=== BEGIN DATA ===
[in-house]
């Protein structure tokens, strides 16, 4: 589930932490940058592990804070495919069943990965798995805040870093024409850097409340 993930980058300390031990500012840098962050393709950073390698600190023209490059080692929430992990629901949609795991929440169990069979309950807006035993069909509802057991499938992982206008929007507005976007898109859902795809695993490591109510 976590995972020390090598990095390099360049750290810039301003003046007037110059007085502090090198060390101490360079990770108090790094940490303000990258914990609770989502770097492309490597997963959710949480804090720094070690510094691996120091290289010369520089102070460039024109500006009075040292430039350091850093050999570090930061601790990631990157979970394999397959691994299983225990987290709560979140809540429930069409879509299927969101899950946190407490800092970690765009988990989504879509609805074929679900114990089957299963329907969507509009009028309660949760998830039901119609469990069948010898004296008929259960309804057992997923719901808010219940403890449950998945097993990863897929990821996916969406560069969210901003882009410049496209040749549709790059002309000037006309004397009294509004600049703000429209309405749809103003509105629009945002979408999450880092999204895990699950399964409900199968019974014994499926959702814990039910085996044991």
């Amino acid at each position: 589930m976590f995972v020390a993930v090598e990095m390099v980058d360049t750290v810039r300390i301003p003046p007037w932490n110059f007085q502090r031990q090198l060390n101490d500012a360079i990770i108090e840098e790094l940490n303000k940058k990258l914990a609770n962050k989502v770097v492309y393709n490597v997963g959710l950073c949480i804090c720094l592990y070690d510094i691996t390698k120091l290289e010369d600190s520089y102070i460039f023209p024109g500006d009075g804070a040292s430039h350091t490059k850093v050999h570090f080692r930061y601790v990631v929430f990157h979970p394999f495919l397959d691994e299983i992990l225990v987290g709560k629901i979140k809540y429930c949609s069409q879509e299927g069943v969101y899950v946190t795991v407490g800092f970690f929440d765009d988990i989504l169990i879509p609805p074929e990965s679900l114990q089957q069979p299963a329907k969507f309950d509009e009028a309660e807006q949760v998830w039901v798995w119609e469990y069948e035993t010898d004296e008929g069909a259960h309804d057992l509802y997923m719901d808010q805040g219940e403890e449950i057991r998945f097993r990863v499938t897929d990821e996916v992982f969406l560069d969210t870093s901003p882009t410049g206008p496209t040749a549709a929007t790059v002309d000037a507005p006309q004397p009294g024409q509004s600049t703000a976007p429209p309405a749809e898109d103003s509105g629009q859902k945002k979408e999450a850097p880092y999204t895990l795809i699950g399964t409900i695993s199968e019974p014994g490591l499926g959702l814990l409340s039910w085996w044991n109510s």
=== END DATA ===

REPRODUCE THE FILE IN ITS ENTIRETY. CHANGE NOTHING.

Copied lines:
[in-house]
């Protein structure tokens, strides 16, 4: 589930932490940058592990804070495919069943990965798995805040870093024409850097409340 993930980058300390031990500012840098962050393709950073390698600190023209490059080692929430992990629901949609795991929440169990069979309950807006035993069909509802057991499938992982206008929007507005976007898109859902795809695993490591109510 976590995972020390090598990095390099360049750290810039301003003046007037110059007085502090090198060390101490360079990770108090790094940490303000990258914990609770989502770097492309490597997963959710949480804090720094070690510094691996120091290289010369520089102070460039024109500006009075040292430039350091850093050999570090930061601790990631990157979970394999397959691994299983225990987290709560979140809540429930069409879509299927969101899950946190407490800092970690765009988990989504879509609805074929679900114990089957299963329907969507509009009028309660949760998830039901119609469990069948010898004296008929259960309804057992997923719901808010219940403890449950998945097993990863897929990821996916969406560069969210901003882009410049496209040749549709790059002309000037006309004397009294509004600049703000429209309405749809103003509105629009945002979408999450880092999204895990699950399964409900199968019974014994499926959702814990039910085996044991």
């Amino acid at each position: 589930m976590f995972v020390a993930v090598e990095m390099v980058d360049t750290v810039r300390i301003p003046p007037w932490n110059f007085q502090r031990q090198l060390n101490d500012a360079i990770i108090e840098e790094l940490n303000k940058k990258l914990a609770n962050k989502v770097v492309y393709n490597v997963g959710l950073c949480i804090c720094l592990y070690d510094i691996t390698k120091l290289e010369d600190s520089y102070i460039f023209p024109g500006d009075g804070a040292s430039h350091t490059k850093v050999h570090f080692r930061y601790v990631v929430f990157h979970p394999f495919l397959d691994e299983i992990l225990v987290g709560k629901i979140k809540y429930c949609s069409q879509e299927g069943v969101y899950v946190t795991v407490g800092f970690f929440d765009d988990i989504l169990i879509p609805p074929e990965s679900l114990q089957q069979p299963a329907k969507f309950d509009e009028a309660e807006q949760v998830w039901v798995w119609e469990y069948e035993t010898d004296e008929g069909a259960h309804d057992l509802y997923m719901d808010q805040g219940e403890e449950i057991r998945f097993r990863v499938t897929d990821e996916v992982f969406l560069d969210t870093s901003p882009t410049g206008p496209t040749a549709a929007t790059v002309d000037a507005p006309q004397p009294g024409q509004s600049t703000a976007p429209p309405a749809e898109d103003s509105g629009q859902k945002k979408e999450a850097p880092y999204t895990l795809i699950g399964t409900i695993s199968e019974p014994g490591l499926g959702l814990l409340s039910w085996w044991n109510s």